As Frederick Douglass argued “Those who profess to favor freedom, and yet depreciate agitation … want crops without plowing up the ground, they want rain without thunder and lightning. They want the ocean without the awful roar of its many waters.” But as he continues “Power concedes nothing without a demand. It never did and it never will.” Douglass didn’t say “Power conceded nothing without one asking nicely” for a reason. Social protest is often about disrupting systems of oppression, systems that often have life or death consequences. When Black Lives Matter activists take to the streets to protest police killings of innocent Black people they are ridiculed for their strategies and often violently suppressed. Such responses seek to divert attention from the very real life and death implications of police use of lethal force. But their persistent activism has created an increased awareness of the disproportionate deaths of Black people at the hands of police and created at least a modicum of accountability.

In embracing this respectability narrative, Caire also invokes cultural racism and controlling images of Black women, core rhetorical strategies of contemporary racism and sexism. His unsubstantiated anecdotes about students “cursing out teachers and staff every day” notwithstanding, contemporary racism relies on the argument that Black people are culturally deficient, disrespectful, and prone to criminality and thus deserving of surveillance and punishment. Research demonstrates that these very narratives are used to justify the very racial disparities that plague our community. Embracing such arguments provides cover for those who are more concerned about maintaining Madison’s image as a liberal bastion than about racial justice.      

To be sure, there are arguments to be had about the most effective strategies for challenging white supremacy. However, when the critique of particular approaches draws on racist tropes and shifts the focus away from systemic oppression it is counterproductive. As Dr. King wrote in his Letter From Birmingham Jail in 1963 in response to those who questioned the movement’s methods, “You deplore the demonstrations that are presently taking place in Birmingham. But I am sorry that your statement did not express a similar concern for the conditions that brought the demonstrations into being.”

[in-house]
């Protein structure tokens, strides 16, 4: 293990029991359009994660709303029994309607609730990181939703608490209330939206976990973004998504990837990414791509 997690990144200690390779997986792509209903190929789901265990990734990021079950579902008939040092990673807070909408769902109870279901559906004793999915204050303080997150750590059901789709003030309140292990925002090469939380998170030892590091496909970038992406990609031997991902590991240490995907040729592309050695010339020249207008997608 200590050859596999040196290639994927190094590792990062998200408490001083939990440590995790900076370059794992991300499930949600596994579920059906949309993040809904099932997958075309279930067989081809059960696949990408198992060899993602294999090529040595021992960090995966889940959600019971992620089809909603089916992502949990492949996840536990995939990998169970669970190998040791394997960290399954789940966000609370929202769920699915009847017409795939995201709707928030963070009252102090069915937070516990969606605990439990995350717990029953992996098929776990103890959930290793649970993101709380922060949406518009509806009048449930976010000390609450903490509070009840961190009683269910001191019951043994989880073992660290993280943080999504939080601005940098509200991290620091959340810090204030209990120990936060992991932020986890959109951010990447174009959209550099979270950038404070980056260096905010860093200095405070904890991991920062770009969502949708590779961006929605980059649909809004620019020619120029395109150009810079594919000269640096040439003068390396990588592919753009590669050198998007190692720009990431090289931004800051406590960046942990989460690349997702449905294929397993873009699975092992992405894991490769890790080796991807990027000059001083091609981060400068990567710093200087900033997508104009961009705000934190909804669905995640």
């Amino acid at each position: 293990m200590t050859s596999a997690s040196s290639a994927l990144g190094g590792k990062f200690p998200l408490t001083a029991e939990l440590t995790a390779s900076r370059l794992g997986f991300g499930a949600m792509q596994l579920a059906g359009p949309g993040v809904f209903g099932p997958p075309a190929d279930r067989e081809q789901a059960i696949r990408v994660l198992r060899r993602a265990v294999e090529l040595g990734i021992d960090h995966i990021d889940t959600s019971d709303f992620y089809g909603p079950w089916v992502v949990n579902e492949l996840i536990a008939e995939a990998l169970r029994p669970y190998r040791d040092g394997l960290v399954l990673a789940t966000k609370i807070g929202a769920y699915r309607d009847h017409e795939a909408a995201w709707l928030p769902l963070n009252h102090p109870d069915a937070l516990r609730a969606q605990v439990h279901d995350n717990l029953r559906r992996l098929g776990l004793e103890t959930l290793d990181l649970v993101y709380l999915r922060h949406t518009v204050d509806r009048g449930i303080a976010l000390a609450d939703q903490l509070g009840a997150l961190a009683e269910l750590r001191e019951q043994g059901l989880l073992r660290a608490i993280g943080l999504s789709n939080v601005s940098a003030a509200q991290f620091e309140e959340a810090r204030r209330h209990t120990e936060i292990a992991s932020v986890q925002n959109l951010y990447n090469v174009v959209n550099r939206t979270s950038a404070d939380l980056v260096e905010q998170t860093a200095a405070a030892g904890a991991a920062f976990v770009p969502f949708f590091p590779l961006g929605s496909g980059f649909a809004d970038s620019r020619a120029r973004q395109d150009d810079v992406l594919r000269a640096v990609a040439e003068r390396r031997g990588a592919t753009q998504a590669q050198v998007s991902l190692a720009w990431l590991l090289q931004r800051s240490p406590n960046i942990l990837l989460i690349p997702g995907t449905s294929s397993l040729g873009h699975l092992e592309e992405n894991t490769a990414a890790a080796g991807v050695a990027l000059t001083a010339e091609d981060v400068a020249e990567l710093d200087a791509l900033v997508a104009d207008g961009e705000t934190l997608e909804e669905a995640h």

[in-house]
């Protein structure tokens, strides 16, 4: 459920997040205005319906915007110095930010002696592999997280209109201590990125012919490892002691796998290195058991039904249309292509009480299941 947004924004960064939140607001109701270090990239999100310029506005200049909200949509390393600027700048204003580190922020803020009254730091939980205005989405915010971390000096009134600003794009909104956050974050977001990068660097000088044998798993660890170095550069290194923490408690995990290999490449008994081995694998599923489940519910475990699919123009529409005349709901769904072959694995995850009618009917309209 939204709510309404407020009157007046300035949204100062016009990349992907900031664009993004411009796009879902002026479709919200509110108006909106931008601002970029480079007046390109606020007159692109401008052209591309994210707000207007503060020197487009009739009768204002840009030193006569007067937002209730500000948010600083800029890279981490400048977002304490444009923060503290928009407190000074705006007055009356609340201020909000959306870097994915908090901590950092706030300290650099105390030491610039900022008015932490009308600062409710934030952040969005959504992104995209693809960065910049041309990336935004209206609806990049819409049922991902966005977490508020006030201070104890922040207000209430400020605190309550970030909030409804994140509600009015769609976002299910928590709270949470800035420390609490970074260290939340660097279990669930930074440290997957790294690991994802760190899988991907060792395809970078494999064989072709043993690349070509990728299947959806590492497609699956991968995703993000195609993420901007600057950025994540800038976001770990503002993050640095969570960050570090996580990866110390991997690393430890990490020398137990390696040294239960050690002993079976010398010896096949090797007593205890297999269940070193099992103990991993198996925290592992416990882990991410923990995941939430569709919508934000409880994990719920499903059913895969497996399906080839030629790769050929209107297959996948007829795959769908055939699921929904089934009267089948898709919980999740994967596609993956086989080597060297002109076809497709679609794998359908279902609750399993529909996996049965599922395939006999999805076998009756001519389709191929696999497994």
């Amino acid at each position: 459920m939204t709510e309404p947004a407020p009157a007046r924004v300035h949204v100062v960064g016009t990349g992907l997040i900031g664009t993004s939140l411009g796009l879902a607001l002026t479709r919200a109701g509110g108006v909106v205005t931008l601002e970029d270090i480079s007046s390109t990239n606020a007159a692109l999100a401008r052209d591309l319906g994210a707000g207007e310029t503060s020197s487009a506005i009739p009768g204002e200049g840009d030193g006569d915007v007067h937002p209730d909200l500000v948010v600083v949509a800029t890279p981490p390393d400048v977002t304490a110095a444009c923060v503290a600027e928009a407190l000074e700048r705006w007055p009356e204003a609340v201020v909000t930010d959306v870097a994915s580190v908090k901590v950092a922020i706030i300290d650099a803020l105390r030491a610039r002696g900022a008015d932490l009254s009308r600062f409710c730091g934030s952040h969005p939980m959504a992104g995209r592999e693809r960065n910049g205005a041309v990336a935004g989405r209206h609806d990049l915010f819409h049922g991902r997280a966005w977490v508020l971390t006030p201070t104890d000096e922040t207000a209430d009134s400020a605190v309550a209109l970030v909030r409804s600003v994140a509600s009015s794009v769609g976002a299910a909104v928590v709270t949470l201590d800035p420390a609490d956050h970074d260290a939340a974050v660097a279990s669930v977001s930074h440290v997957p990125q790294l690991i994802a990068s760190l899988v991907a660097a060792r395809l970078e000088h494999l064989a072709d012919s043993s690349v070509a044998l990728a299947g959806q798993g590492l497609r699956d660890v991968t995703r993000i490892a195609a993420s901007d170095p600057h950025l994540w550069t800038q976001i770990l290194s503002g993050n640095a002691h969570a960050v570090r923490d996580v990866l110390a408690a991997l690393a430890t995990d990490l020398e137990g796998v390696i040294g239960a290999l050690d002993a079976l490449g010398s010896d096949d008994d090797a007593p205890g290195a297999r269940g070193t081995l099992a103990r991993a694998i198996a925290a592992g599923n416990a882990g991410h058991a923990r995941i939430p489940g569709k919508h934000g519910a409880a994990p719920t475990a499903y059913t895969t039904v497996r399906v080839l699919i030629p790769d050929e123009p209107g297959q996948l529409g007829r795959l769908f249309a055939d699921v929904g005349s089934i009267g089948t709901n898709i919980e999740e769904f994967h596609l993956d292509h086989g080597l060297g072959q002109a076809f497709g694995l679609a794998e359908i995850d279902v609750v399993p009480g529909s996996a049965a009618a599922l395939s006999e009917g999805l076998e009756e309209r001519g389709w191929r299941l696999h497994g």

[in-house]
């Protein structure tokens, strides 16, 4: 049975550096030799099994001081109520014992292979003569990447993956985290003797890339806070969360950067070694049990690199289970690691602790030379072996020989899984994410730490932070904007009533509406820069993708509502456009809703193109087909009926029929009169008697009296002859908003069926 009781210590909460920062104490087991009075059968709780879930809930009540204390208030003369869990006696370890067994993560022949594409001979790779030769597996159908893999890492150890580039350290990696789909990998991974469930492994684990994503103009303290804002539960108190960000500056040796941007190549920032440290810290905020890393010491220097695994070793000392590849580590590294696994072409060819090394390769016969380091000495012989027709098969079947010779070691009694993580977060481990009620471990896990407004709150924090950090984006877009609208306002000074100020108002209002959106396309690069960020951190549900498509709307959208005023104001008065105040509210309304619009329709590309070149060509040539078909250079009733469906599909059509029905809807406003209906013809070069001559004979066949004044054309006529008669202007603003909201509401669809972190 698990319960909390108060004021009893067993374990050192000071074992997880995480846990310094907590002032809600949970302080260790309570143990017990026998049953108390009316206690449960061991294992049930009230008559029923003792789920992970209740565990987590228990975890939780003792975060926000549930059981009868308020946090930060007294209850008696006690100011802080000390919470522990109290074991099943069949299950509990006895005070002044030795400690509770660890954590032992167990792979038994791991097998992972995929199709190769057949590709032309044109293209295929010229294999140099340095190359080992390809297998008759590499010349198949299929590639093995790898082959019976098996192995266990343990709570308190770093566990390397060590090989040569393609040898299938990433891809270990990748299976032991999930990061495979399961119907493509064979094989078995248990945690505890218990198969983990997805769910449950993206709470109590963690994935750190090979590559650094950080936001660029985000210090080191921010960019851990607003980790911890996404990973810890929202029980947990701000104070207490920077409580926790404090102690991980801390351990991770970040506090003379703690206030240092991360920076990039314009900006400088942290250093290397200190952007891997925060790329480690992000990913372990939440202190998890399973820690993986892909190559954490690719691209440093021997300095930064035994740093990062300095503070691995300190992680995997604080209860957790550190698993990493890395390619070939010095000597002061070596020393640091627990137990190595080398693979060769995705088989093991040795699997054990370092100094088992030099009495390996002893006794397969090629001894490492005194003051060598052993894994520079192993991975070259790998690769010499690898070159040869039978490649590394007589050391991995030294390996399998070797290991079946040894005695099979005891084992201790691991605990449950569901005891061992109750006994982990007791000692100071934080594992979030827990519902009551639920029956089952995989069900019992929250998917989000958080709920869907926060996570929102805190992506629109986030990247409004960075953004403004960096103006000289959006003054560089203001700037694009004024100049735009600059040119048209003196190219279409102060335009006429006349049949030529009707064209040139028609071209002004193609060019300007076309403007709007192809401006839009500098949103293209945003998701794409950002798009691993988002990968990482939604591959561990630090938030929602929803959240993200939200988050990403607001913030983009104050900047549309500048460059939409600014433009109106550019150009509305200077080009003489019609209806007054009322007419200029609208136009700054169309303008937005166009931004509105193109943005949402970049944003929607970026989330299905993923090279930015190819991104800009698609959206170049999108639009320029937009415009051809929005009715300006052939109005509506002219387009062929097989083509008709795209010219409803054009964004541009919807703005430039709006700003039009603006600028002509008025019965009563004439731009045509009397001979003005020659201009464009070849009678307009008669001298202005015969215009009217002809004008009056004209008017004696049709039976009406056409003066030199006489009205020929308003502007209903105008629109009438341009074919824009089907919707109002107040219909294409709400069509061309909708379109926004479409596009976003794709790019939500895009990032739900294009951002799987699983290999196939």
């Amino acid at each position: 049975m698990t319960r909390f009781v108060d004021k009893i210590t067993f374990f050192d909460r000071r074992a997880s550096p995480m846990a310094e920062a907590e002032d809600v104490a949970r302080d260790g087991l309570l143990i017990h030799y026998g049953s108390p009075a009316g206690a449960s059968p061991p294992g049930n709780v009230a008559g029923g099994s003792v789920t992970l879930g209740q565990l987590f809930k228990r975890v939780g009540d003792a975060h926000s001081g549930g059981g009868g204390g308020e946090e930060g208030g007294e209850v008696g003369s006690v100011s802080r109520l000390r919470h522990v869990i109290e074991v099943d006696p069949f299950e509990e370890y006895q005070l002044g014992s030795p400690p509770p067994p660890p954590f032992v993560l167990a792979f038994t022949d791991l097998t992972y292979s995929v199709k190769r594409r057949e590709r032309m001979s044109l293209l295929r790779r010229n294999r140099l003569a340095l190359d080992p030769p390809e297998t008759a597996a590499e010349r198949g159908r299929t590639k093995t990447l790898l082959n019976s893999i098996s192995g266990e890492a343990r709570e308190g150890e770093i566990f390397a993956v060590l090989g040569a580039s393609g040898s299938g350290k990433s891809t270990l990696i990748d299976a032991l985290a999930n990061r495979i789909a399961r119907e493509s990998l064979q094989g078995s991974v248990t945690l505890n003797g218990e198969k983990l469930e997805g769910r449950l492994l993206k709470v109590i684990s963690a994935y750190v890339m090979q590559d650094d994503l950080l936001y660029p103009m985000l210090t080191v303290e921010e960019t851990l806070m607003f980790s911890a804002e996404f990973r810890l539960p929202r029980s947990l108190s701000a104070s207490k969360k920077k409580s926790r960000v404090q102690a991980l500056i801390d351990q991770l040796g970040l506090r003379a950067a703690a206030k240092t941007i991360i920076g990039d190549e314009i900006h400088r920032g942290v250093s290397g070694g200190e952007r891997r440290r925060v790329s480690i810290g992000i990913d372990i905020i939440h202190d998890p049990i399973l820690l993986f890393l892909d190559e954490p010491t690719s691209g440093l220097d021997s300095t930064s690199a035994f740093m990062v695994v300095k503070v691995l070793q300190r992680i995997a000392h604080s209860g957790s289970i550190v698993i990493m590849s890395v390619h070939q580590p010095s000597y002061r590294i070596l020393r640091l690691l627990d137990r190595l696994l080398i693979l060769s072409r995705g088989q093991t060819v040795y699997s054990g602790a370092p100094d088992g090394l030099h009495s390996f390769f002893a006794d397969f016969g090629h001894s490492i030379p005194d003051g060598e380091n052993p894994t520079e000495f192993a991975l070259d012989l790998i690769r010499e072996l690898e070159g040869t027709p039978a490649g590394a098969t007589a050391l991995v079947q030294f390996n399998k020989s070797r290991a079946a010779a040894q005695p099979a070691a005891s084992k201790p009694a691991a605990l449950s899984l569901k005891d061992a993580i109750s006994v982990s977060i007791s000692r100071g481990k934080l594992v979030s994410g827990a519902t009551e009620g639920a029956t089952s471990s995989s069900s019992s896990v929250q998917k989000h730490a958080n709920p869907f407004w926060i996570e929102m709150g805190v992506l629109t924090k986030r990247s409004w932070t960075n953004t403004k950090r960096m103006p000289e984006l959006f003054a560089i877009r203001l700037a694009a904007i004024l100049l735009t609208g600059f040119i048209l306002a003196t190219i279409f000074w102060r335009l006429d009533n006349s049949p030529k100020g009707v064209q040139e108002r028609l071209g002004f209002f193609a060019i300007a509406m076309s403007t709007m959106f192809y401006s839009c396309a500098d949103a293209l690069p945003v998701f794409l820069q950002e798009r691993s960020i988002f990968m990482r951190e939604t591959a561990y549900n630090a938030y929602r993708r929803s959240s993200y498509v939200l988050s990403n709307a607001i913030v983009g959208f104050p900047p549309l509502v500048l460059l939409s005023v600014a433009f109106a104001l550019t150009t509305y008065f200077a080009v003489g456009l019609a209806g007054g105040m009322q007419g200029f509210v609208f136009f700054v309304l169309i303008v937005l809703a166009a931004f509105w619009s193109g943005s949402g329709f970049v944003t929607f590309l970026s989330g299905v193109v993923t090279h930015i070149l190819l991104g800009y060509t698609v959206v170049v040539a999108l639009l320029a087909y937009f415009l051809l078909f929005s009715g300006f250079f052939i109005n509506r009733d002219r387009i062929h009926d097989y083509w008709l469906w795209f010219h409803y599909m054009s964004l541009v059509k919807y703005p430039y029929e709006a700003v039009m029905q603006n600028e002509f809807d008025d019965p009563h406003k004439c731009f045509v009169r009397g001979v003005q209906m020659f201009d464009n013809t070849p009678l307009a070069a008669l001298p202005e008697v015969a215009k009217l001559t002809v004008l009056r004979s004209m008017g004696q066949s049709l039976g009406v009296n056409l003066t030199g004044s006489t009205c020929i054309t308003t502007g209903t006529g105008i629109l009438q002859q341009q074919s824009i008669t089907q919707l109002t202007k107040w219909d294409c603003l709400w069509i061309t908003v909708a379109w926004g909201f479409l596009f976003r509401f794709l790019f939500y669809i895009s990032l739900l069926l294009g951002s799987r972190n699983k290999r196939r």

We are faced with urgent challenges in this community and in our nation. We need the voices of young people who understand the urgency of now and who will push for change by any means necessary. We are reminded of the praise and resources heaped upon the Parkland Youth after the devastating school shooting at their high school. They were lauded as the future of America and were the subject of a lengthy article in Time Magazine. Like the Parkland Youth, who are mostly white and affluent, our young people deserve our praise and support when they raise their voices for racial justice. Failure to praise these courageous young people perpetuates the same spirit murder that Dr. Bettina Love describes as “physical and psychological attacks on Black and Brown children’s bodies and culture [that] are more than just racist acts by misguided school educators.” These young people are demonstrating critical and engaged citizenship. They deserve our encouragement. They do not deserve to be ridiculed.  


John B. Diamond, Kendra Alexander, Bianca J. Baldridge and Erika C. Bullock are faculty members who work with Madison youth through the Mobilizing Youth Voices Project at UW-Madison.